A fraudster tried to sell a fake version of a Lucian Freud work “worth millions” on eBay for just £3,000.
Vincent Dyer attempted to sell a counterfeit portrait of artist Francis Bacon.
The Crown Prosecution Service (CPS) said he had “deliberately aimed to mislead the public into believing he was selling a famed 1952 original” – which was stolen in 1988.
Dyer, of Greenford, west London, was given a four-month suspended jail term.
He was previously convicted of three counts of fraud after a trial at Isleworth Crown Court.
Bacon and German-British artist Freud were close friends and each created several pieces of work depicting the other.
The original 5in by 7in painting (12.7cm by 17.8cm) belonged to the Tate but was stolen from an art gallery in Berlin in 1988.
It has never been recovered, and the CPS said the piece was worth “millions of pounds”.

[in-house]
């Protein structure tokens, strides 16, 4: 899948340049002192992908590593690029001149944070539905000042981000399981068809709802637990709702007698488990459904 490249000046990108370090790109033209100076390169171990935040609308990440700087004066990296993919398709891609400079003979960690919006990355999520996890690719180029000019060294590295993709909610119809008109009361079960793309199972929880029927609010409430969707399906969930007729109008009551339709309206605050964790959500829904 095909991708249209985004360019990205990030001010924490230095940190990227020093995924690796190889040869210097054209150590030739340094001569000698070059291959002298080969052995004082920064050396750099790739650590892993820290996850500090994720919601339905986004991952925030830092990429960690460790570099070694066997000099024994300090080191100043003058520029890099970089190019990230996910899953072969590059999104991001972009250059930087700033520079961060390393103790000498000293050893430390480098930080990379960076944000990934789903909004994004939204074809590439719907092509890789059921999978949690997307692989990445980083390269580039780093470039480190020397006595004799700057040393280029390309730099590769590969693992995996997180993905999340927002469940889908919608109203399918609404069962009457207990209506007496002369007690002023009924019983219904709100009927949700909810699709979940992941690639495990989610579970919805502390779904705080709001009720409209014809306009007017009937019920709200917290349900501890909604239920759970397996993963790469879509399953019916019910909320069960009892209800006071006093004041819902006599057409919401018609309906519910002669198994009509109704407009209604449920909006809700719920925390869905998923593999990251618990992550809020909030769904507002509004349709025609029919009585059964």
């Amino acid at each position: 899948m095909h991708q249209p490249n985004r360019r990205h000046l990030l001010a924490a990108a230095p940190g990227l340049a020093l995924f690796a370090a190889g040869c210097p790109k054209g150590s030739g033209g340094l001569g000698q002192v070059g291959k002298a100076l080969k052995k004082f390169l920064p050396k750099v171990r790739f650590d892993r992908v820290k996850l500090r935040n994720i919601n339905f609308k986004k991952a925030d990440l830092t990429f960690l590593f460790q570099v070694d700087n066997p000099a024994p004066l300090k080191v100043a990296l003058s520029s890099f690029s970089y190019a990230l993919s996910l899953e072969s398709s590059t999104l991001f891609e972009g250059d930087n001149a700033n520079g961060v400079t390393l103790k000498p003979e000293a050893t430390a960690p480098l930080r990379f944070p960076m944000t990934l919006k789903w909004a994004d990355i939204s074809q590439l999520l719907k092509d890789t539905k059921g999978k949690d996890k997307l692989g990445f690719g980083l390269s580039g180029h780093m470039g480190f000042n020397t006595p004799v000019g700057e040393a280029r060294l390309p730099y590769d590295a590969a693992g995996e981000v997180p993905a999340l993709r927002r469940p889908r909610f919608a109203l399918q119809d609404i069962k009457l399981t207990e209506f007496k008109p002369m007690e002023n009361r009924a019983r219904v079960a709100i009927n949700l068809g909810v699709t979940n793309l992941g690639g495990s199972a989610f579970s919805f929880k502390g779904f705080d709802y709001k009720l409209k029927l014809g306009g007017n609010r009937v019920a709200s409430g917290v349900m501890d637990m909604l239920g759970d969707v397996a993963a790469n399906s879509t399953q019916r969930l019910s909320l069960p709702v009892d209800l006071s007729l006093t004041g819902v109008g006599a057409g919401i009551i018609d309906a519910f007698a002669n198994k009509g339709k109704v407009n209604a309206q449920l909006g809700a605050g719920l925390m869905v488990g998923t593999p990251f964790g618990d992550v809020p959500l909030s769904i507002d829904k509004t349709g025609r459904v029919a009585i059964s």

In the eBay advert Dyer wrote: “In very good condition. Has been kept in secure storage for many years.”
He also claimed the painting had been a gift to his father from Freud himself, but the copy had in fact been bought by Dyer in 2012.
Marie Olo, from the CPS, said: “Vincent Dyer dishonestly tried to sell a replica of a well-known Lucian Freud painting to make a gain for himself.
“He claimed the false advert had only ever been a ‘sales pitch’ to attract interest, but the prosecution was able to prove that he had deliberately aimed to mislead the public into believing he was selling a famed 1952 original.”
Dyer was also ordered to complete 120 hours of unpaid work.